Zardari's government this week had to send in troops and the air force to deal with the Buner problem, in the Malakand district of NWFP, which shares a border with Kunar province in Afghanistan and thus is relatively close to US and North Atlantic Treaty Organization (NATO) troops. They are fighting less than 500 members of the Tehrik-e Taliban-e Pakistan (TTP). But for the Pakistani army, the possibility of the area joining Talibanistan is a great asset - because this skyrockets Pakistani control of Pashtun southern Afghanistan, ever in accordance to the eternal "strategic depth" doctrine prevailing in Islamabad.

Bring me the head of Baitullah Mehsud

So if Islamabad is not burning tomorrow, why the hysteria? There are several reasons. To start with, what Washington - now under Obama's "Af-Pak" strategy - simply cannot stomach is real democracy and a true civilian government in Islamabad; these would be much more than a threat to "US interests" than the Taliban, whom the Bill Clinton administration was happily wining and dining in the late 1990s.

What Washington may certainly relish is yet another military coup - and sources tell Asia Times Online that former dictator General Pervez Musharraf (Busharraf as he was derisively referred to) is active behind the hysteria scene.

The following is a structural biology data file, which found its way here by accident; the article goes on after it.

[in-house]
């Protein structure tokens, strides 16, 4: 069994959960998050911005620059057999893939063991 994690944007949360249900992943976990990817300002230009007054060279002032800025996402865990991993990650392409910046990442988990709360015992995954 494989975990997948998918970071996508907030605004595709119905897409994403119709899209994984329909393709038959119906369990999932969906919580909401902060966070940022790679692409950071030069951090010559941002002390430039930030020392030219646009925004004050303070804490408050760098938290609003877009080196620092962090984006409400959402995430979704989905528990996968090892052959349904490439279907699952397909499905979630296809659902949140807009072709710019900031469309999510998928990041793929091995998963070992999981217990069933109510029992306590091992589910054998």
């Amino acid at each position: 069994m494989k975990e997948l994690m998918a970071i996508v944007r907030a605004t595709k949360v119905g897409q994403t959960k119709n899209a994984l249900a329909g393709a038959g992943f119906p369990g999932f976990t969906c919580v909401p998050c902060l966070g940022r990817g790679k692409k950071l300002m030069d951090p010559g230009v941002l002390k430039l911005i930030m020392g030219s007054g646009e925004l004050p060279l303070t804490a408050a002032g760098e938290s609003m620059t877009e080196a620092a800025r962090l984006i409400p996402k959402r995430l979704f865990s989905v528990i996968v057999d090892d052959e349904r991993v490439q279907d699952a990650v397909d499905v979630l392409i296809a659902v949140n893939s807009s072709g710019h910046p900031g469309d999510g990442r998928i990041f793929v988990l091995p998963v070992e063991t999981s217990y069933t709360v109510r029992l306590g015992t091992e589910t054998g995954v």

It's crucial to remember that every military coup in Pakistan has been conducted by the army chief of staff. So the man of the hour - and the next few hours, days and months - is discreet General Ashfaq Kiani, Benazir's former army secretary. He is very cozy with US military chief Admiral Mike Mullen, and definitely not a Taliban-hugger.

Moreover, there are canyons of the Pakistani military/security bureaucracy who would love nothing better than to extract even more US dollars from Washington to fight the Pashtun neo-Taliban that they are simultaneously arming to fight the Americans and NATO. It works. Washington is now under a counter-insurgency craze, with the Pentagon eager to teach such tactics to every Pakistani officer in sight.

What is never mentioned by US corporate media is the tremendous social problems Pakistan has to deal with because of the mess in the tribal areas. Islamabad believes that between the Federally Administered Tribal Areas (FATA) and NWFP, at least 1 million people are now displaced (not to mention badly in need of food aid). FATA's population is around 3.5 million - overwhelmingly poor Pashtun peasants. And obviously war in FATA translates into insecurity and paranoia in the fabled capital of NWFP, Peshawar.